BY NICHOLAS SULLIVAN
The Lainey Baker who took the field against Cass Thursday at Woodland wasn’t the same Lainey Baker who took the field against the Colonels in the teams’ first meeting this season.
OK, technically, it was the same Lainey Baker, but anyone who witnessed both matchups could tell there were two different versions of the Woodland ace.
The version that pitched against Cass the first time around back on Aug. 18 clearly wasn’t fully healthy. In Game 1 of a Region 7-5A doubleheader that day, Baker allowed nine runs and didn’t even attempt to bat.
The version that entered the circle in Thursday’s rematch, with the best-of-three series even at 1-apiece, looked like the 2019 and 2020 iteration of Baker — The Daily Tribune News Pitcher of the Year each of those two seasons. She gave up no earned runs and canceled out the pair of unearned runs she allowed with a two-run homer, part of a 3-for-4 day at the plate.
After Thursday’s 9-2 triumph, it’s safe to say that the old, dominant version of Baker has returned.
“She’s just a competitor,” Woodland head coach Matt Montgomery said of Baker. “She’s just going to go out there and give everything she has. …
“Maybe her last chance to pitch against Cass and a lot of girls she grew up playing. You give her the ball, put her in the circle and see where it goes.”
Baker flashed her return to greatness last week at Hiram. In a 12-1 win, the senior threw a no-hitter, while finishing 3-for-3 at the dish with a walk, a double and two homers.
“She hasn’t been able to swing or hit all summer, since March, really,” Montgomery said of Baker. “We were going into this not really knowing if that was going to be an option for her or how bad her injury was.”
However, Cass (4-5, 2-4) served as a much better barometer for Baker, especially with the Colonels offense coming off a massive performance in a 12-11 win over Calhoun.
The early returns were a bit of a mixed bag.
Baker walked a batter in each of the first two innings but worked around them. In the third, she allowed the two unearned runs, as the Woodland defense made three errors in the frame, to tie the score at 2-2.
Over the final four innings, the right-hander gave up three hits. All four hits Baker permitted were singles — including two by Saydee Najarro, who also drew a walk. Baker wound up with nine strikeouts against just the two early walks.
“She’s a great pitcher,” Cass head coach Taylor Washington said of Baker. “She keeps us off balance. We should have made more adjustments, but hats off to her, she’s a really good pitcher.”
Offensively, Baker opened the scoring in the bottom of the first. She came up with the bases loaded and one out, driving in the first run with a sharp grounder to third base. Jessica Ryan followed with the first of two sacrifice flies that she would record on the day.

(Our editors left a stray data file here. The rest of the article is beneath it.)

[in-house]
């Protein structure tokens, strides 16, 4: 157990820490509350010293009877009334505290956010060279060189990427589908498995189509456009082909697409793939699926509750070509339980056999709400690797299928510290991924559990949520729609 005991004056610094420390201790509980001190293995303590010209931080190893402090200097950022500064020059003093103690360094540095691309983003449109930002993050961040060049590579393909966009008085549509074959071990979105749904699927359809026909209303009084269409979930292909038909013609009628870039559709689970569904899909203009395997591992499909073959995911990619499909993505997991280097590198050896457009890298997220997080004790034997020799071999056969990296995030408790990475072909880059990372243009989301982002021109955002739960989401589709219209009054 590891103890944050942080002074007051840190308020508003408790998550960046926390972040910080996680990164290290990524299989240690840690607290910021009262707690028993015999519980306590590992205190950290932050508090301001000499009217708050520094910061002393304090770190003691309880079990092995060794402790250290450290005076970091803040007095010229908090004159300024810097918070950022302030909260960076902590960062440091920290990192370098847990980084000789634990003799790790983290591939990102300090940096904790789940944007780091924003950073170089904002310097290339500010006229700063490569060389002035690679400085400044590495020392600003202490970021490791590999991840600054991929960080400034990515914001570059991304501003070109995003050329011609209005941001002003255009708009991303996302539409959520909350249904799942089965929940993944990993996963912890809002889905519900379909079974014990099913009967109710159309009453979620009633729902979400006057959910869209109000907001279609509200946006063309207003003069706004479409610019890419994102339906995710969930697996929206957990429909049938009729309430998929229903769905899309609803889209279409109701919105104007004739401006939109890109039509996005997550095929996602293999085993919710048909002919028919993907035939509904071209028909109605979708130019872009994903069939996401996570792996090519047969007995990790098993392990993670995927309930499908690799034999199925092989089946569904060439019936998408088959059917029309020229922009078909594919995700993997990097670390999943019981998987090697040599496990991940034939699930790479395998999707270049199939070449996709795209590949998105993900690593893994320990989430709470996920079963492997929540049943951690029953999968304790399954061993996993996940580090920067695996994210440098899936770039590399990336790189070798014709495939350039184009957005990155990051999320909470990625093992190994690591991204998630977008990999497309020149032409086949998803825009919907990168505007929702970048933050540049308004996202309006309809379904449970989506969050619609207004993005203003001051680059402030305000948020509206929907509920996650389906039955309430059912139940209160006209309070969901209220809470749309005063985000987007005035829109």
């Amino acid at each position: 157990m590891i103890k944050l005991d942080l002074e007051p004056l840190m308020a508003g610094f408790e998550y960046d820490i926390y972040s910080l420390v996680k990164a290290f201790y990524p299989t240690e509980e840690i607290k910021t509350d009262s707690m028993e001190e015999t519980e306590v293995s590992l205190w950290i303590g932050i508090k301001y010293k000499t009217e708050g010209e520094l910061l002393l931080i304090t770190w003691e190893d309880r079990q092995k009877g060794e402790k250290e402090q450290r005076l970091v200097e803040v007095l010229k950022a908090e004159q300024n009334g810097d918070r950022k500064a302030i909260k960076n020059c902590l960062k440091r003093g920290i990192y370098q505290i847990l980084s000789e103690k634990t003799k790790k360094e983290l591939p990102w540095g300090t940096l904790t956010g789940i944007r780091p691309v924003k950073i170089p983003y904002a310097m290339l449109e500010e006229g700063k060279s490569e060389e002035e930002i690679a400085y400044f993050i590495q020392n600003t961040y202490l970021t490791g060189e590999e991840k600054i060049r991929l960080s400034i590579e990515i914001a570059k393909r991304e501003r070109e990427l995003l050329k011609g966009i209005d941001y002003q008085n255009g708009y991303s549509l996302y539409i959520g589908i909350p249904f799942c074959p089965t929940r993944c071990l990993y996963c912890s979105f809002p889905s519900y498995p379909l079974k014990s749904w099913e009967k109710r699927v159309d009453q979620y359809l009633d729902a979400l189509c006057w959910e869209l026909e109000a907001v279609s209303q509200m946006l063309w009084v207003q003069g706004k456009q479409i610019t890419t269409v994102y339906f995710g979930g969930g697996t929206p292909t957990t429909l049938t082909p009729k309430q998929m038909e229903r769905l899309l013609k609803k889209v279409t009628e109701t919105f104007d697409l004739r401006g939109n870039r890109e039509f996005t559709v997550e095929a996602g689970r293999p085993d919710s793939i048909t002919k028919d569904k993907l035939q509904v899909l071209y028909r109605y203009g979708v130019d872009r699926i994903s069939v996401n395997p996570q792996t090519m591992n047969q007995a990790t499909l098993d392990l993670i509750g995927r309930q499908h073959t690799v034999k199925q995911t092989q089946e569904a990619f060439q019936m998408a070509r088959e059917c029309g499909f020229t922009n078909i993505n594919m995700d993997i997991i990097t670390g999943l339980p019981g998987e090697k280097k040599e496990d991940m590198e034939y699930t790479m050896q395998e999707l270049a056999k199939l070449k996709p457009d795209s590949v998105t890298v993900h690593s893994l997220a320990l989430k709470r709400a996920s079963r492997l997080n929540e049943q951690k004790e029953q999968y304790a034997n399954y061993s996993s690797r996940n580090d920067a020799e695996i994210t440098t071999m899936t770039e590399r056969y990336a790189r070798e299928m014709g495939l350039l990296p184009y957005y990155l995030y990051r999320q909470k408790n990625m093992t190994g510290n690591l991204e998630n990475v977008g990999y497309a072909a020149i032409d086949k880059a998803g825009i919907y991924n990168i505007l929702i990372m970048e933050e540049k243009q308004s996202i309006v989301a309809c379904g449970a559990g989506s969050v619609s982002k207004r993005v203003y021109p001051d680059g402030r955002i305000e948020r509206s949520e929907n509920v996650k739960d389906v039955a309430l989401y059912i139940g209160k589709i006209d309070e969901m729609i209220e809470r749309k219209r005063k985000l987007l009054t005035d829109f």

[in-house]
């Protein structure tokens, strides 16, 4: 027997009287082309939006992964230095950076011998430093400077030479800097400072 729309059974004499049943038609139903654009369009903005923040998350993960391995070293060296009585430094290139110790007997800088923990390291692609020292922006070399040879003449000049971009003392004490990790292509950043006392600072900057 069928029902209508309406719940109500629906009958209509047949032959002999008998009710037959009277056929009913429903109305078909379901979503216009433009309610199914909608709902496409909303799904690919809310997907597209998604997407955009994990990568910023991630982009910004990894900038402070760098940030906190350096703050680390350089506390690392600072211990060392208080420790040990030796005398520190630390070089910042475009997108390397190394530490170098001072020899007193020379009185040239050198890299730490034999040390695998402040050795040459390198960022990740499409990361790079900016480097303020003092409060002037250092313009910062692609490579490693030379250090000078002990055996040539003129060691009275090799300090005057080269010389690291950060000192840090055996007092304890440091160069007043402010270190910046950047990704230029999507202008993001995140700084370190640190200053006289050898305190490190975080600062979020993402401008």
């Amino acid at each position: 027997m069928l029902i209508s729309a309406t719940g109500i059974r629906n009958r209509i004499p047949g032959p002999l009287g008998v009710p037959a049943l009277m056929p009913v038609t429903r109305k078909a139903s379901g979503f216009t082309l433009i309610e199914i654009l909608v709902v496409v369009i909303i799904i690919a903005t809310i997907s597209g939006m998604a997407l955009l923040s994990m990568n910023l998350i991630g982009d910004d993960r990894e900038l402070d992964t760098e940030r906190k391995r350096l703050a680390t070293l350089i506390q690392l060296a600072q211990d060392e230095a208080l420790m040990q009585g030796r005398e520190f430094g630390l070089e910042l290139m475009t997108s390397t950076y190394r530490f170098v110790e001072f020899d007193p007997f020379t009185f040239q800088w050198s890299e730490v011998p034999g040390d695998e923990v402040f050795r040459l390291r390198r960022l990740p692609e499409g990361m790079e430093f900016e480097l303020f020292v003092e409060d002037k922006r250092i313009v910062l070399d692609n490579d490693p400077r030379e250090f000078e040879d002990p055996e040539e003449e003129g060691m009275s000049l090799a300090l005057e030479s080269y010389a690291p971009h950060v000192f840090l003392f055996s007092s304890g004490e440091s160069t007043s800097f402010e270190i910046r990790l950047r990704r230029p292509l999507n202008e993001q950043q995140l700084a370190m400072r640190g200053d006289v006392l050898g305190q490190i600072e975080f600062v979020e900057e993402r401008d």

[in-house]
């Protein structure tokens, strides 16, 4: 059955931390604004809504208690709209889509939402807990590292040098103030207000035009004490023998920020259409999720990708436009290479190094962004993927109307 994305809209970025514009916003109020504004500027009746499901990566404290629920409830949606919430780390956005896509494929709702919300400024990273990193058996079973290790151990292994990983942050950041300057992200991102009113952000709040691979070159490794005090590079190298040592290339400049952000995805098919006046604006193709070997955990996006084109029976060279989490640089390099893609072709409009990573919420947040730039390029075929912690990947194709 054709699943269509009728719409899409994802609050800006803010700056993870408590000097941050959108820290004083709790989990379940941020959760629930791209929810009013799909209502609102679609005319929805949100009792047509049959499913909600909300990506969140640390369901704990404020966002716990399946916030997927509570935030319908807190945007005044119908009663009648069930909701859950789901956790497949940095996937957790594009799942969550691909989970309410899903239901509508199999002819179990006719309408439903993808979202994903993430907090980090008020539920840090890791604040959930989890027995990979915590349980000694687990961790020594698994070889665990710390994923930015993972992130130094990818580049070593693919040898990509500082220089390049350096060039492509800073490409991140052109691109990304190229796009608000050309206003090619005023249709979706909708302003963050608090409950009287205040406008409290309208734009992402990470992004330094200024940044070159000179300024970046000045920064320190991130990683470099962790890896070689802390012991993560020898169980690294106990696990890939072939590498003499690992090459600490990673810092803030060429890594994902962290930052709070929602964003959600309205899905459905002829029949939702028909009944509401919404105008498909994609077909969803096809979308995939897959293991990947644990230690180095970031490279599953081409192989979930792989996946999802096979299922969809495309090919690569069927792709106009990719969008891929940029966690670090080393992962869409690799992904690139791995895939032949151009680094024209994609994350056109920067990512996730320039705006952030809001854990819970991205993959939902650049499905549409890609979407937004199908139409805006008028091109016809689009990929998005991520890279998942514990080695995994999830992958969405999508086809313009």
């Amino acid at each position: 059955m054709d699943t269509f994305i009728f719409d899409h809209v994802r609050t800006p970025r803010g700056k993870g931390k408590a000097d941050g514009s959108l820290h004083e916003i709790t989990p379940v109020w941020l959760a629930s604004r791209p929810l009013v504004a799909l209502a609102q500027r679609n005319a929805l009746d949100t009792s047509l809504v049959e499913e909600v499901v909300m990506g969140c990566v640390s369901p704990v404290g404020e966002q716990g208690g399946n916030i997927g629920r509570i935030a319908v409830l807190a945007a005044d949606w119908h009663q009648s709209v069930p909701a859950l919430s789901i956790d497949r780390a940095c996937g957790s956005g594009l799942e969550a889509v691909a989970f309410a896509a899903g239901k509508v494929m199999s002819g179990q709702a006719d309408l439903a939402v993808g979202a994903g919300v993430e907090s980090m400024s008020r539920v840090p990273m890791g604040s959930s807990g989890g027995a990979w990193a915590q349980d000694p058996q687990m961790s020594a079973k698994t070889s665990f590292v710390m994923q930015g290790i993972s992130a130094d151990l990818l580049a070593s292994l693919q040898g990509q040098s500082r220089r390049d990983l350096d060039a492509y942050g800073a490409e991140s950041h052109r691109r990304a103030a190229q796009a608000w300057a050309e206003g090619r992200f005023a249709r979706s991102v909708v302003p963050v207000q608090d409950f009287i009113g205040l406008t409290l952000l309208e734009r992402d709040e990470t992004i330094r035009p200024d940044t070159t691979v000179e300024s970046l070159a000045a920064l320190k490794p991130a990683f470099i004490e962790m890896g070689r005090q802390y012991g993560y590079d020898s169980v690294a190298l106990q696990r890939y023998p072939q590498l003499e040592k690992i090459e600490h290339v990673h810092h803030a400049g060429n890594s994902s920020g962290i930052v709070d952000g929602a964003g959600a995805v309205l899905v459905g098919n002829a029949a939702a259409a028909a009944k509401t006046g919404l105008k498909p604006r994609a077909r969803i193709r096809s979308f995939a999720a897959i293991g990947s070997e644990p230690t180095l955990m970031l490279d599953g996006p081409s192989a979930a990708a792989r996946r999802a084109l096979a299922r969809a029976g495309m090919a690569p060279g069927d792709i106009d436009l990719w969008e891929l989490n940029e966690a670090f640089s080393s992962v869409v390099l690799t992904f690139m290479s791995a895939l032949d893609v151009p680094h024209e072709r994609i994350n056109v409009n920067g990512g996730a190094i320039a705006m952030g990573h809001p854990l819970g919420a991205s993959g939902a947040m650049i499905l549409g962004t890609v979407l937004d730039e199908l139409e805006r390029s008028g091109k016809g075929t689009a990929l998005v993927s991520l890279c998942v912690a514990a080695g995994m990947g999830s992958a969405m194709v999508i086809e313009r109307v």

In fact, Ryan was the only Wildcats batter without a hit. Jordan Hammonds, Cassie Jones, Michiah Hicks, Dylynn Motes and Alana Carnes each posted two hits.
“‘How you take these days inside [the hitting facility] is going to determine how we go forward,'” Montgomery said of his message to the team recently. “It’s a testament to them getting in there and getting to work when we can’t get on the field and things are out of our control. Big kudos to the girls for getting in there and working, and it showed up today.”
Motes, who went 2-for-2 with a pair of walks, broke the 2-all tie with an RBI single in the home half of the third. She scored the fourth run in the fifth frame on Ryan’s second sac fly before Cambrie Carrington singled in a run. Later in the inning, Hammonds and Jones recorded back-to-back RBI hits to give Woodland (3-7-1, 3-4) a 7-2 lead.
“We just have to cut out that big inning in the fifth,” Washington said of the difference in the game. “Lainey is too good of a pitcher to get that far behind, and then try to come back in the seventh.”
Following a leadoff walk to Motes in the sixth, Baker hammered a 3-0 pitch beyond the left-field fence to set the final margin. It wasn’t until that moment that Montgomery finally breathed a little easier.
Similarly, the first-year head coach isn’t going to relax now that his team is playing better and will have the luxury of hosting six of its eight remaining region contests.
“You can’t get too far ahead of yourself,” Montgomery said. “It’s 7-2, and I’m still on pins and needles. When you play somebody that can hit the ball like Cass can, they can get back into a game in a heartbeat.
“We have to treat the region the same way. … We’ve put ourselves in a situation where we can’t really start looking ahead too much.”
As for the Colonels, they will hope that getting back onto a regular schedule, beginning with a home doubleheader next Thursday against Blessed Trinity, helps lead to the consistency Washington and Co. have been seeking. At the very least, Cass can take solace in knowing that it won’t have to face Baker in a region game ever again.
“We just have to put everything together,” Washington said. “It’s not one big thing that keeps happening. It’s the little things adding up. We just have to figure it out, put it together and compete with these good teams. …
“I think we can compete with anybody in this region. We just have to put it all together, and I think we will.”